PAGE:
The Body-Boosting Benefits of a Foam Roller
Toronto-based physical therapist Vinh Pham has spent over 15 years studying how good posture and proper alignment connect to long-term health. In his new book, Sit Up Straight, he details how to increase mobility and relieve muscle tightness, soreness and inflammation easily from home using a foam roller.
If you’ve been in a gym, a dance studio, or a yoga class, you’ve undoubtedly seen people working their muscles over these narrow cylinders. Since their introduction as a self-massage device in the 1980s, foam rollers have become a popular fitness and recovery tool.
You might wonder, What does that cylinder do, anyway? Foam rolling is a self-treat¬ment tool that compresses tissues, mimicking certain benefits of a physical therapy session with someone like me. It employs a person’s body weight to release painful knots in muscle tissue (aka trigger points), improve muscular performance and flexibility, extend ranges of motion, warm up muscles before a workout, and kick-start the recovery process after a workout ends. You don’t need to be in pain to benefit from foam rolling, either. This is for futureproofing as much as it is for treatment.
“I recommend between thirty seconds and two minutes per roll. It often helps to do a second set as well.”
How to Roll Your Calves
The calves run along the back side of the lower legs. To roll these muscles, your body should form the letter L when viewed from the side: torso upright (don’t slouch) and supported by extended arms and palms on the floor, hands directly under your shoulders. Extend your legs in front of you, with one or both calves ele¬vated and resting on the roller directly below your knees. Your toes should point up.
Begin rolling back and forth from the top of your calves to the midpoint. Your body will tell you when you hit a problem spot; when it does, sink into it and linger there until the pain or tightness dissipates a bit. Then keep rolling. Next, move the starting position to halfway up the calf or calves, and begin rolling from there to the lowest part, near the ankle. To change the emphasis slightly, point your toes inward or outward.
Variation: To make the sensation more intense, cross one ankle over the one on the roller. The added pressure allows you to dig deeper into the tissues.
How to Roll Your Shin Muscles
An essential muscle on the front side of the lower leg is the tibialis anterior, which runs along the shinbone. You may not have heard of this muscle, but you’ve probably heard of shin splints, a dull, nagging ache along the inner shin that tends to afflict runners. The tibialis anterior is the muscle that’s hurting with shin splints. Although shin splints are seldom severe, they can lead to more serious conditions like stress fractures without proper treatment. It’s your body’s way of telling you you’re doing too much, too soon.
The function of the tibialis anterior is dorsiflexion, the act of using your ankle to raise your foot toward your leg. To roll this muscle, assume the standard starting position of a push-up: Hands directly below your shoulders; palms on the ground for support; legs trailing behind you.
The toes of one foot should be touching the ground for stability, but the opposite leg should be elevated on a roller, with the point of contact being the top of the shin. Begin rolling back and forth at a measured pace, looking for tight spots and trigger points you can sink into and release. Turning your foot in either direction changes the emphasis and will bring more muscle and less shin bone into contact with the surface of the roller. You can probably roll the entire anterior tibialis without resetting your position, although if you can’t cover the whole muscle, hit the upper half first, followed by the lower half.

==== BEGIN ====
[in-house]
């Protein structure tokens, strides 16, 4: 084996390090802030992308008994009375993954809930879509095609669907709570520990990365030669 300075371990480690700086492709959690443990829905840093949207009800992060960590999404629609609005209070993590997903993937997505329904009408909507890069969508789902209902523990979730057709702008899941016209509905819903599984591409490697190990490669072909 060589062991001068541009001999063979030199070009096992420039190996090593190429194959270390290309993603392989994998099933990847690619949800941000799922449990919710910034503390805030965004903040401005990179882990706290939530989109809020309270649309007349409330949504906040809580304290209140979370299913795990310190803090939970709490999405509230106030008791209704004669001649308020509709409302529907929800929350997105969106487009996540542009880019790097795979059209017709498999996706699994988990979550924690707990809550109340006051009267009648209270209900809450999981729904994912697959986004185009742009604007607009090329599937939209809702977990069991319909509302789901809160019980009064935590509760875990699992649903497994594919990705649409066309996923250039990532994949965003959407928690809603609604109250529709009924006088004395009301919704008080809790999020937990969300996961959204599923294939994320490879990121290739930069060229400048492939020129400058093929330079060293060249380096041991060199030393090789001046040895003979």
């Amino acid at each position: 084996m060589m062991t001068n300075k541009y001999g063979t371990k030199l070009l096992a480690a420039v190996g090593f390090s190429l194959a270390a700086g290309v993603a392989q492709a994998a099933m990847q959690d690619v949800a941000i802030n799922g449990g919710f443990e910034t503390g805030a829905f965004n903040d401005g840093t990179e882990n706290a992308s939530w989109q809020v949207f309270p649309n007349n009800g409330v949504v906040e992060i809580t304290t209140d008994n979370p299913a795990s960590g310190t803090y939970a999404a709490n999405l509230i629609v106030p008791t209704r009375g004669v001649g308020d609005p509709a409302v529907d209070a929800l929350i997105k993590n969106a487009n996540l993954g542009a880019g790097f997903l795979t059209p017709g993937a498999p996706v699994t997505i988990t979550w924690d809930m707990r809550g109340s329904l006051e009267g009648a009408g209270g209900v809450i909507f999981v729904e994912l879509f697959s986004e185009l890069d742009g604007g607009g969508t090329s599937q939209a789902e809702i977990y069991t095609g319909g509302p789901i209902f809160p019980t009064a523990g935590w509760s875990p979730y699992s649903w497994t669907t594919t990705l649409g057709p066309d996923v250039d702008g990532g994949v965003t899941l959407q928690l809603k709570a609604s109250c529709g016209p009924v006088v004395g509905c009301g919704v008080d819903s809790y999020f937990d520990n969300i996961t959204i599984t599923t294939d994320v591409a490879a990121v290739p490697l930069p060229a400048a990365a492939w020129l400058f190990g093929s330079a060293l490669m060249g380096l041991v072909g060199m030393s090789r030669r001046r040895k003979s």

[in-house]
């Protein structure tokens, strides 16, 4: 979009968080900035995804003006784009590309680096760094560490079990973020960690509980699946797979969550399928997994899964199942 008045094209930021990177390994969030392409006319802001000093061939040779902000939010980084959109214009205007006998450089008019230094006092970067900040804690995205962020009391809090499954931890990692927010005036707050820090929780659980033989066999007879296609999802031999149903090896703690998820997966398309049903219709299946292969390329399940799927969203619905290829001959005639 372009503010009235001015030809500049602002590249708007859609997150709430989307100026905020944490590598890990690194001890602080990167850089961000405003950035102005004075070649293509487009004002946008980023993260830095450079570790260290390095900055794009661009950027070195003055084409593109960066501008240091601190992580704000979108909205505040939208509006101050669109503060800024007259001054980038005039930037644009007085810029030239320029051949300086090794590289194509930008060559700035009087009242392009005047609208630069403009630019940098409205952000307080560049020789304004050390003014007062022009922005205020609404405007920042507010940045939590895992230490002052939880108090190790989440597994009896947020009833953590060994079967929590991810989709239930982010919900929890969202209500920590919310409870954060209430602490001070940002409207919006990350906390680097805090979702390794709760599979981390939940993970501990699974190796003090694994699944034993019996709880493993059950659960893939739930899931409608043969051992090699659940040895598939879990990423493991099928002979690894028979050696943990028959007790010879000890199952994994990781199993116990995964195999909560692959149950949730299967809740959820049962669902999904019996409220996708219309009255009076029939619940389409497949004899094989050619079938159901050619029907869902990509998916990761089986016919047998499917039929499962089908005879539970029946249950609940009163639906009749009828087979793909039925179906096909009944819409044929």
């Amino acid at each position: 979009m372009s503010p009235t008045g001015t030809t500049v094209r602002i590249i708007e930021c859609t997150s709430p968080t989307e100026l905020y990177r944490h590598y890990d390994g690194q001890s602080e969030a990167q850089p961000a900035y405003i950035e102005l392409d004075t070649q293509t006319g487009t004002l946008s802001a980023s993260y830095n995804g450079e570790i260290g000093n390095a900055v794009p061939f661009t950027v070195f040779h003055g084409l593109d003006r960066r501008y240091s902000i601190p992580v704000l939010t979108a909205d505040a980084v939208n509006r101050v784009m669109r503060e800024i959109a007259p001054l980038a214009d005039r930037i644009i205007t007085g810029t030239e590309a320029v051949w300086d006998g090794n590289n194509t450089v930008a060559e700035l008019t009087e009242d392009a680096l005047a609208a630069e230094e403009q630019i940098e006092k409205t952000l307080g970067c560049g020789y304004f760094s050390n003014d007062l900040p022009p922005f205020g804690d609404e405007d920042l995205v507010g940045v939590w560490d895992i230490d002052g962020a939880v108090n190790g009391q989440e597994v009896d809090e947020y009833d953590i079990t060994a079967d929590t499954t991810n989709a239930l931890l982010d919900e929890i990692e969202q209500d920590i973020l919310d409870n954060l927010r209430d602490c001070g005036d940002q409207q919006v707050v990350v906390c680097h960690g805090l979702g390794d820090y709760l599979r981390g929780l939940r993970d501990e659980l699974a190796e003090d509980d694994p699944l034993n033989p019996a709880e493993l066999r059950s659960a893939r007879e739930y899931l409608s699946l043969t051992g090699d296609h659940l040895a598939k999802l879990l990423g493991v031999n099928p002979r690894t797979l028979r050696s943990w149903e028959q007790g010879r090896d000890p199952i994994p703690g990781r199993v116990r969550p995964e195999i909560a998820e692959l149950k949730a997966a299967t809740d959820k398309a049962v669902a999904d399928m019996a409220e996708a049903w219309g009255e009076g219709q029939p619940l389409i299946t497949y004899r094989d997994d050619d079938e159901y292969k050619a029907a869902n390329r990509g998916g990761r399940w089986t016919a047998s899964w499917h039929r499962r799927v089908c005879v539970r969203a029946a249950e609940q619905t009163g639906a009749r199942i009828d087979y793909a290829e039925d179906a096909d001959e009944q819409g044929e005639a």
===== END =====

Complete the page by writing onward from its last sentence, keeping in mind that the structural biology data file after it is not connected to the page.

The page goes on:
How to Roll Your Adductors
The adductors are the five small muscles that combine to form the inner thigh musculature. Their primary function is bringing the thighs together. (Another set of small muscles, the abductors, move the thighs apart.) The adductors originate at the pelvic bone and connect to the thighbone, slightly above the knee.
Sit too much, and these muscles inevitably will tighten, risking groin pain and a reduction in mobility. Rolling can help remedy these adverse outcomes.
Adductors can be a little tricky to access because of their awkward location. In my experience, adductors might be the single most difficult muscles to roll. But if you position your body correctly, you can roll these tricky muscles.
To perform the move, position the roller perpendicular to your body, and then move toward one end of the roller so that one inner thigh is touching it and the other leg lies beyond it. Your elbows and forearms should be flat on the ground; the knee of the leg on the roller should be slightly bent, while the free leg should be pretty straight.
Starting with the roller positioned directly above your knee, gently rock back and forth in the direction of your pubic bone. The roller should travel only 6 to 8 inches. Next, position it above the uppermost point of the previous roll, and rock back and forth from there. It may take a third repositioning to reach to where the adductor meets the pubic bone. From there, gently rock back and forth over the upper inner thigh, up to where it meets the groin.
When you feel a pressure point or any sort of pain throughout the stretch, hold that position until the tension releases, even if it feels uncomfortable. However stop if you feel numbness and tingling.
Whatever you do to the adductors on one side of the leg, perform the same action to the other side as well for the sake of balance.